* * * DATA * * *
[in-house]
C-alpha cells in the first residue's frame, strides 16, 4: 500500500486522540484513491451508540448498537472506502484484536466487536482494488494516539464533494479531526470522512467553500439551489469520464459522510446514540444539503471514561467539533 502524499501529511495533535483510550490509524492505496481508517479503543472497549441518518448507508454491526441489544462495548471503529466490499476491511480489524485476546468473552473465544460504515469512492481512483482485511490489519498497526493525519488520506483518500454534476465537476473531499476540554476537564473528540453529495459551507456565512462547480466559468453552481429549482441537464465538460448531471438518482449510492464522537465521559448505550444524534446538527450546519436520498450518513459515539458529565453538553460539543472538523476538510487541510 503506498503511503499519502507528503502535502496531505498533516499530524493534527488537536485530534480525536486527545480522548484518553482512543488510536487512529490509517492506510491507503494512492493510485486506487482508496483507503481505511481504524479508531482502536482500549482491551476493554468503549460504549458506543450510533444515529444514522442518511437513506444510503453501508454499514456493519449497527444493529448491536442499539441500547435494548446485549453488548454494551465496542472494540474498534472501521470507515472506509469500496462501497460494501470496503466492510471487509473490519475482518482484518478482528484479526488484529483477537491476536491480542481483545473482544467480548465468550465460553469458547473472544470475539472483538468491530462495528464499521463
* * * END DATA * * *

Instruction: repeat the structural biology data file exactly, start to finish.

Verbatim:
[in-house]
C-alpha cells in the first residue's frame, strides 16, 4: 500500500486522540484513491451508540448498537472506502484484536466487536482494488494516539464533494479531526470522512467553500439551489469520464459522510446514540444539503471514561467539533 502524499501529511495533535483510550490509524492505496481508517479503543472497549441518518448507508454491526441489544462495548471503529466490499476491511480489524485476546468473552473465544460504515469512492481512483482485511490489519498497526493525519488520506483518500454534476465537476473531499476540554476537564473528540453529495459551507456565512462547480466559468453552481429549482441537464465538460448531471438518482449510492464522537465521559448505550444524534446538527450546519436520498450518513459515539458529565453538553460539543472538523476538510487541510 503506498503511503499519502507528503502535502496531505498533516499530524493534527488537536485530534480525536486527545480522548484518553482512543488510536487512529490509517492506510491507503494512492493510485486506487482508496483507503481505511481504524479508531482502536482500549482491551476493554468503549460504549458506543450510533444515529444514522442518511437513506444510503453501508454499514456493519449497527444493529448491536442499539441500547435494548446485549453488548454494551465496542472494540474498534472501521470507515472506509469500496462501497460494501470496503466492510471487509473490519475482518482484518478482528484479526488484529483477537491476536491480542481483545473482544467480548465468550465460553469458547473472544470475539472483538468491530462495528464499521463